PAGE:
Prolonged maternal abuse of barbiturates may cause neonatal drug withdrawal with jitteriness, irritability, and fussiness that often do not develop until 7 to 10 days postpartum, after the neonate has been discharged home. Sedation with phenobarbital 0.75 to 1.5 mg/kg po or IM q 6 h may be required and then tapered over a few days or weeks, depending on the duration of symptoms.
Cocaine inhibits reuptake of the neurotransmitters norepinephrine and epinephrine; it crosses the placenta and causes vasoconstriction and hypertension in the fetus. Cocaine abuse in pregnancy is associated with a higher rate of placental abruption and spontaneous abortion, perhaps caused by reduced maternal blood flow to the placental vascular bed; abruption may also lead to intrauterine fetal death or to neurologic damage if the infant survives. Neonates born to addicted mothers have low birth weight, reduced body length and head circumference, and lower Apgar scores. Cerebral infarcts may occur, and rare anomalies associated with prenatal cocaine use include limb amputations; GU malformations, including prune-belly syndrome; and intestinal atresia or necrosis. All are caused by vascular disruption, presumably secondary to local ischemia caused by the intense vasoconstriction of fetal arteries caused by cocaine. In addition, a pattern of mild neurobehavioral effects has also been observed, including decreases in attention and alertness, lower IQ, and impaired gross and fine motor skills.
Some neonates may show withdrawal symptoms if the mother used cocaine shortly before delivery, but symptoms are less common and less severe than for opioid withdrawal, and signs and treatment are the same.
Marijuana does not consistently seem to increase risk of congenital malformations, fetal growth restriction, or postnatal neurobehavioral abnormalities. However, women who use marijuana during pregnancy often also use alcohol, cigarettes, or both, which can cause fetal problems.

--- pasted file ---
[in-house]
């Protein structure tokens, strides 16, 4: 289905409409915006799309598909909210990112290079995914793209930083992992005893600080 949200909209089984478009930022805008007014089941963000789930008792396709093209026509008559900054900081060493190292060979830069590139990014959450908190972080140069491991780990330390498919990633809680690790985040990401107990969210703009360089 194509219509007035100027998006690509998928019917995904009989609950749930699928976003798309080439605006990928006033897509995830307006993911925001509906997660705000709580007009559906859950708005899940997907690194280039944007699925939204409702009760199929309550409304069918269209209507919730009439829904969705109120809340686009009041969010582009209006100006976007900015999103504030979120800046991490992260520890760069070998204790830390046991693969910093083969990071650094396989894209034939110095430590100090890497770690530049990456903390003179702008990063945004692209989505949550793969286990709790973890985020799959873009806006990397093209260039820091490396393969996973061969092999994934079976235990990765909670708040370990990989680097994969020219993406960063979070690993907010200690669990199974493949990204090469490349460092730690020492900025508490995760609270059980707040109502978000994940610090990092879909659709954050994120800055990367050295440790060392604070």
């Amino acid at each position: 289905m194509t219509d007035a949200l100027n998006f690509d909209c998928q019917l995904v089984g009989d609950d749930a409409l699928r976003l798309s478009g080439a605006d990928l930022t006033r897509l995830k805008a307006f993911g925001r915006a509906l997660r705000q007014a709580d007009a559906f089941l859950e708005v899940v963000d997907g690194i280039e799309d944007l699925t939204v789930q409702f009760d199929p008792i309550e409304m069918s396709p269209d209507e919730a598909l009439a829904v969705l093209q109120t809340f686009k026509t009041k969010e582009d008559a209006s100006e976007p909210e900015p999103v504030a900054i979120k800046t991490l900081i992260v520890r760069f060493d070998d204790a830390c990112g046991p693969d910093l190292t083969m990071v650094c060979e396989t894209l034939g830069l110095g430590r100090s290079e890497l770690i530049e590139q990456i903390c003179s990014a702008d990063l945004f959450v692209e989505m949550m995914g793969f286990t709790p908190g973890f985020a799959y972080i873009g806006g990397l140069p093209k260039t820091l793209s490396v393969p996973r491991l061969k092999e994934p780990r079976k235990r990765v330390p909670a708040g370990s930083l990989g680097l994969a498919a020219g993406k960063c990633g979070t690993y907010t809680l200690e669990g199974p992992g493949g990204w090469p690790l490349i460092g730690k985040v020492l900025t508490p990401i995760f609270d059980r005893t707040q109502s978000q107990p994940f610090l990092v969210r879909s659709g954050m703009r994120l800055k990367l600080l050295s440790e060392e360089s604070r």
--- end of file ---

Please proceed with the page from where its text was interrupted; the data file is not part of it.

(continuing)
Opioid exposure in utero can cause withdrawal on delivery. The neonate of a woman addicted to opioids should be observed for withdrawal symptoms, which usually occur within 72 h after delivery. Characteristic signs of withdrawal include irritability, jitteriness, hypertonicity, vomiting, diarrhea, sweating, seizures, and hyperventilation that causes respiratory alkalosis. Prenatal benzodiazepine exposure may cause similar effects.
Mild withdrawal symptoms are treated by a few days of swaddling and soothing care to alleviate the physical overarousal and giving frequent feedings to reduce restlessness. With patience, most problems resolve in no more than a week. Severe symptoms can be controlled by diluting tincture of opium (which contains 10 mg morphine/mL) 25-fold with water and giving 2 drops (0.1 mL)/kg po q 4 h. The dose can be increased by 0.1 mL/kg q 4 h as needed. Phenobarbital 0.75 to 1.5 mg/kg po q 6 h may also control withdrawal symptoms. Treatment is tapered and stopped over several days or weeks as symptoms subside.
The incidence of sudden infant death syndrome is greater among infants born to women addicted to opioids but still is < 10/1000 infants, so routine use of home cardiorespiratory monitors is not recommended for these infants.
Last full review/revision December 2009 by Nicholas Jospe, MD
Content last modified September 2013